Everything appeared different at night. The world we’d dreamt of looked more of a dream than ever. A gentle hush fell upon the land as we left the world of the big people behind, a paused breath. Tristania never once let go of my hand; I was glad. Her wings shone in the moonlight like crystal, her eyes like portals to other worlds, better worlds, our world, the one we should never have left.
And there in the cosseted warmth of the kindly owl, we slipped back under the willow’s dangling tendrils and into a realm no others had seen.
The owl left with a hoot. We waved until we could see him no more, then waved again.
“Shall we go tell them we love each other?” I said, kissing Tristania on the cheek.
“I suspect they already know,” she smiled.
We walked the rest of the way home without the need for a willow tree to hide us. We would never need anything to hide us again, nor wish for it do so.
The owl’s tale went something like this.
They came last. The big people observed all that had gone before: animals; trees; flowers, beauty; life, then tore it to pieces. Their world is one of the unnatural, the abnormal, the necessity to decline, death. They strive for perfection, for answers to unanswerable questions and ever will. They have forgotten the one truth: nature is in all of us. The world of the big people is no place for little ones like you. Go home to your willow and your wood and those who weep for your return even now, Tristan and Tristania. Go home.
We hadn’t told him our names; the owl was just wise. He offered us a wing upon which we climbed. There, beneath a hunter’s moon, we departed in a waft of silent feathers and tears for what we’d imagined wonderful. We left without them even knowing we’d been.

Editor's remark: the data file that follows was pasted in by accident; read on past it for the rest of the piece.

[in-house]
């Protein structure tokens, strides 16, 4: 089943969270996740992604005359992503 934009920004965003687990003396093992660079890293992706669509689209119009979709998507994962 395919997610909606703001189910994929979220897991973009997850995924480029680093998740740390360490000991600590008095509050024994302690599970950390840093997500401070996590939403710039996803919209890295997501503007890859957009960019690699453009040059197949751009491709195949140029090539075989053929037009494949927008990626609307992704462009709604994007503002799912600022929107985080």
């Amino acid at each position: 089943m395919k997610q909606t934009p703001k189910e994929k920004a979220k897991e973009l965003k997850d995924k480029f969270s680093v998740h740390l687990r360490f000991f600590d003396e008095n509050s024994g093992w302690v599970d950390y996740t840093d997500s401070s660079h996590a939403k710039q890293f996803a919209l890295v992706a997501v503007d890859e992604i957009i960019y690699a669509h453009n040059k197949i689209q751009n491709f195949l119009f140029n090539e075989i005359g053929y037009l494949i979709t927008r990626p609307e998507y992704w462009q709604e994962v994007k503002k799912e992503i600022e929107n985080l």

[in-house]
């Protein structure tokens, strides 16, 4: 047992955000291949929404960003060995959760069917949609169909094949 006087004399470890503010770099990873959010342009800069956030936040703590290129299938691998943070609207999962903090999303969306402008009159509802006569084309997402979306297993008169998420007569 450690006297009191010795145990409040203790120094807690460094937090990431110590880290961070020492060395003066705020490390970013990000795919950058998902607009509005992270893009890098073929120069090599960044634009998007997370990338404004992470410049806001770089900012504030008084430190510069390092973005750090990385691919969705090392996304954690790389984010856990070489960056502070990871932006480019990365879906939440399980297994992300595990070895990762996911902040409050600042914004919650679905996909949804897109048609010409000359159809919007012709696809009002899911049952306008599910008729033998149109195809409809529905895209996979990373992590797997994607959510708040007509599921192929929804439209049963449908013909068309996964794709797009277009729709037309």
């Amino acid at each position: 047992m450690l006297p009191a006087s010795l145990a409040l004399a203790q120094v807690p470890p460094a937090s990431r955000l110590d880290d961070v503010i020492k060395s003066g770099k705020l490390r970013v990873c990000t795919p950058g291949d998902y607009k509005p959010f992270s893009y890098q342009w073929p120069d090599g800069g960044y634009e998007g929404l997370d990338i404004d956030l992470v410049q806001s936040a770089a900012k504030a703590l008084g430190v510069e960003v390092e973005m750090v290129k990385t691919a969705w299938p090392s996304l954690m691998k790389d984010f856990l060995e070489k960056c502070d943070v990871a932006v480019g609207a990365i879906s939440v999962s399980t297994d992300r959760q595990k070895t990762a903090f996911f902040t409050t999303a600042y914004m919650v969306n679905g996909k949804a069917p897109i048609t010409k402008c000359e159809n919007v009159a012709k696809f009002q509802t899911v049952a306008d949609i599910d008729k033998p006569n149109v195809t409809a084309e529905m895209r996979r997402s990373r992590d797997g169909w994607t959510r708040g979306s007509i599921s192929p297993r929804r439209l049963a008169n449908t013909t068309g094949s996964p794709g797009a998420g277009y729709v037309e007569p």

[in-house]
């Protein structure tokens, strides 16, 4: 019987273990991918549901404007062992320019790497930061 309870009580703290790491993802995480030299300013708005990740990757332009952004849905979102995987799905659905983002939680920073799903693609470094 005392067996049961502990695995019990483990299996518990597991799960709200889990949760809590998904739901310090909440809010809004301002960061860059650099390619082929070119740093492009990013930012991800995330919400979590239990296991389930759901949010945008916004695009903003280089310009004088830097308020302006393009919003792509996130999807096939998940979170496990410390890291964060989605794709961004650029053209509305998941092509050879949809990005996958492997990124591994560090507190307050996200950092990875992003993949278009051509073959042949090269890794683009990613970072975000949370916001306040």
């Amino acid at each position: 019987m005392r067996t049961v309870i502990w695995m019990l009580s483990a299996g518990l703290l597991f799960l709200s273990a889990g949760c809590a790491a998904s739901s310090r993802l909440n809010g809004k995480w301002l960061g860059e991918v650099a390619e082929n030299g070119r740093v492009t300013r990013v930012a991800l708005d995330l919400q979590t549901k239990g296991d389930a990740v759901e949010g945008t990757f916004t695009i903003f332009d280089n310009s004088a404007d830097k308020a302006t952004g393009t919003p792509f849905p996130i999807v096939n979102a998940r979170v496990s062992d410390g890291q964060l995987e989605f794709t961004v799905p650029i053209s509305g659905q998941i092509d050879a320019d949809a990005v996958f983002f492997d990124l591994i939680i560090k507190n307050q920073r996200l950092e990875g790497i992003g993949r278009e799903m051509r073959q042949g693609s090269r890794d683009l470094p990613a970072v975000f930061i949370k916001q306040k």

To Be Continued…
We stumbled across the first of the big people at the side of a hedge. He didn’t see us, but we saw him. He seemed to have sprung a leak and was flooding out fast. We left him to it because we were far too small to help and weren’t ready to be noticed. Next, came a small big person, if you know what I mean? The small big person kicked a round thing in the air that almost squashed us on its way down. We left him to it and flew on.
By nightfall, we’d flown further than any faerie might’ve dreamed. Tristania was exhausted, so we stopped in a tree that appeared to be the only one for miles around. We sat on a branch hand in hand and looked around at all the stone buildings that stretched in straight lines for ever and ever. Each spouted plumes of black smoke that made my eyes water and Tristania cough. It got so bad that an owl, whose kind had always been friendly to us little folk, invited us into his hole in the tree and made us a drink of nettle tea. There, safe from the smoke and the big people, the owl told us a tale.
To Be Continued…
Tristania hooked me by my britches, causing a groan, extended her gossamer wings and flew us away. Over the babbling brook, beyond the meadows and into the Wide Nowhere, as our kind called it, we sped before the others realised us gone. Like dragonflies, we dashed and zoomed, flittered and fluttered, until in a pop of faerie dust, the world beyond the borders of our magical world was breached. We were free. For the first time in our lives, we were wide-eyed and free.
If truth was told, I never thought we’d make it. I expected legions of faerie folk to take to the backs of robins and sparrows, skylarks and wrens, and come hurtling after us. When they didn’t, it was kind of anticlimactic. A smile from Tristania soon settled me though. A smile from Tristania always did.
To Be Continued…